We shall develop our argument in a series of models, arrayed in some rough order of increasing complexity (and realism). In the first three models discussed below, we shall make the extreme assumption that migration is costless. There are no moving costs, and no one has personal preferences as to location within the inclusive territory. Further, there are no locational rents to be earned anywhere in the economy.
In the first case, let us assume now that there is a single public good potentially desired by citizens, a good that is technologically nonexcludable throughout the whole “national” territory. Further, we assume complete nonrivalry in consumption. The good is ideally Samuelsonian. (No such good may exist, but the polar case is useful for expository purposes.)
From the precepts of the orthodox theory of fiscal federalism, the financing and provision of such a “national” public good under these conditions should be assigned to the central government rather than to subordinate units of less-than-optimal size for the function. In the latter assignment, interunit spillovers emerge to generate inefficiency, and total supply of the good will tend to be suboptimal. What emerges from the Leviathan perspective?
Assignment of the “national” public good to central government fiscal authority will require constitutional constraints to ensure both that revenues will be expended on provision of the good and that there will be limits on total revenue collections. Some such constraints could surely be constructed, in accordance with the norms emergent from the analyses of earlier chapters, and as we have already assumed to be present with respect to protective-state services. Nonetheless, as the analyses have also suggested, the constraints that might be imposed will accomplish these purposes only within certain tolerance limits and cannot be expected to ensure “efficiency” in any narrowly defined sense. Government could, in other words, be expected to secure some net surplus, a surplus that represents net efficiency loss to taxpayers.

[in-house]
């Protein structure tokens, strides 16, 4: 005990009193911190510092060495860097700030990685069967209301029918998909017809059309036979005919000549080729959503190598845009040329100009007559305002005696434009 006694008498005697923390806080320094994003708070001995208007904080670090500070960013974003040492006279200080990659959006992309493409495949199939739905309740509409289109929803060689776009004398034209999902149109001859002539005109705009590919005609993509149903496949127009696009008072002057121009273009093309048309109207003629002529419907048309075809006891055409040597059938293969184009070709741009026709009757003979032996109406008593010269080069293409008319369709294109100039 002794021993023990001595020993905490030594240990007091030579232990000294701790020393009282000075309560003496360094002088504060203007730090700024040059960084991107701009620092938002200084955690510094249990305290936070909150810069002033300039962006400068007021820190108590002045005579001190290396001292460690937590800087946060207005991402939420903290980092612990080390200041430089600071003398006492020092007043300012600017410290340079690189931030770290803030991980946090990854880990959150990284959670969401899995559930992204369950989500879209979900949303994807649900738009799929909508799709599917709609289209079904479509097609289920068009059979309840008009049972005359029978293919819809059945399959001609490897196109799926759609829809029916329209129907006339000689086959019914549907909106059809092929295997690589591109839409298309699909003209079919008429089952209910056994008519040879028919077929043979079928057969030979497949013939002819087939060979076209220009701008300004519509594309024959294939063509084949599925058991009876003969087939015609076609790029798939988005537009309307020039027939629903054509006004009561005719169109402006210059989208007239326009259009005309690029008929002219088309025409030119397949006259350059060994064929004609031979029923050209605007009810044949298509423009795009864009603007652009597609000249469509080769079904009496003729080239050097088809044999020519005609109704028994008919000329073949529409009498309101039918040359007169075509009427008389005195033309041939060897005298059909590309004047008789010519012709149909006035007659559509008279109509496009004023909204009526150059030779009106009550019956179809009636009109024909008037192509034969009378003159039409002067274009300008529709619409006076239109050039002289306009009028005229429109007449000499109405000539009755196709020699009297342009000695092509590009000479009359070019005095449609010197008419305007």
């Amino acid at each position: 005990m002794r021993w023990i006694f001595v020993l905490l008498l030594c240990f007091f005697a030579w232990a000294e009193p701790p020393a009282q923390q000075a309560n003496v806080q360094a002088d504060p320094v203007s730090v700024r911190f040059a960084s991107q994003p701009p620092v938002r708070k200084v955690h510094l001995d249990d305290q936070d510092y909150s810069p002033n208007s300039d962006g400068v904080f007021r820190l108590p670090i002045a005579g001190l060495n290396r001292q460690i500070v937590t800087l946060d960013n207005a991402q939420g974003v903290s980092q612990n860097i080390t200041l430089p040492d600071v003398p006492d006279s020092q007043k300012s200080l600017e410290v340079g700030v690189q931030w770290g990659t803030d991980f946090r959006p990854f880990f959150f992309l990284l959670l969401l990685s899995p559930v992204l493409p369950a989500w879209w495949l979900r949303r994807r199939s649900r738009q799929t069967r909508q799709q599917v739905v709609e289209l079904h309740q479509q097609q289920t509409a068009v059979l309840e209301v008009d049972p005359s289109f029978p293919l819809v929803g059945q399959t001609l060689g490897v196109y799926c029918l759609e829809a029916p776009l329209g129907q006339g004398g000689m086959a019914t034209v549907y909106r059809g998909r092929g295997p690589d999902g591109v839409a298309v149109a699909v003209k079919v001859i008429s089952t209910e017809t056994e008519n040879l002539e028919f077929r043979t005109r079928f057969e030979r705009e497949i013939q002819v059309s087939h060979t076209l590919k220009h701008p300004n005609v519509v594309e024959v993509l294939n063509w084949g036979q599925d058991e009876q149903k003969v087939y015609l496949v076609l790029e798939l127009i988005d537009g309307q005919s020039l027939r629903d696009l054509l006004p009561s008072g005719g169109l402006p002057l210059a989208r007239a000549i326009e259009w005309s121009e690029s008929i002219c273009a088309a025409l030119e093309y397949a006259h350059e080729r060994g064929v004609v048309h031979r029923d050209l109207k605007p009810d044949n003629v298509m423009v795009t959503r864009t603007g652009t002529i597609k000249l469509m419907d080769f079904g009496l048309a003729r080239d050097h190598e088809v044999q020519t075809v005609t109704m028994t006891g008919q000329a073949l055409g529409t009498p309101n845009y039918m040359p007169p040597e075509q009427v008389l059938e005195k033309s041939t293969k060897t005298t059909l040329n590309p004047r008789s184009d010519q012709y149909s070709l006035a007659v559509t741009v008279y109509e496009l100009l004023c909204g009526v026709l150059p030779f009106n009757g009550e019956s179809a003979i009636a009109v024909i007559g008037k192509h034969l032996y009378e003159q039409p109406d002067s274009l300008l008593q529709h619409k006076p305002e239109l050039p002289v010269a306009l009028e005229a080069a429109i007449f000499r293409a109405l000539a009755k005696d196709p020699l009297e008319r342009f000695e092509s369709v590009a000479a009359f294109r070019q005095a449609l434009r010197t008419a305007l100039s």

The problem to be posed is one in comparative institutional analysis. It would be possible, at the constitutional stage, to assign the financing and provision of the “national” public good to subordinate units rather than to the central government, despite the “national” range of both nonexcludability and nonrivalry. The predicted results of such a federal assignment may then be compared with centralized assignment.
Under the extreme conditions postulated, the equilibrium solution under the federal assignment will be zero taxation along with zero provision of the public good. Any attempt on the part of any single subordinate unit of government, under Leviathan motivation, to levy taxes, even for the provision of the good, will result in total and immediate outmigration to the remaining jurisdictions in the economy. There will be no tax or fiscal exploitation in this solution. But the net efficiency loss will be measured by the potential difference between the benefits of the public good and its costs. There is no way of determining a priori whether these efficiency losses will be greater than, equal to, or less than those that are to be expected under centralized assignment. For our purposes, it suffices to demonstrate that the federal assignment may involve lower efficiency loss than the equivalent assignment of the function to the central government authority. The mobility constraint that prohibits local governments from exploiting citizens is tantamount to a constitutional rule that restricts the domain of public spending in such a way as to prohibit provision of the public good.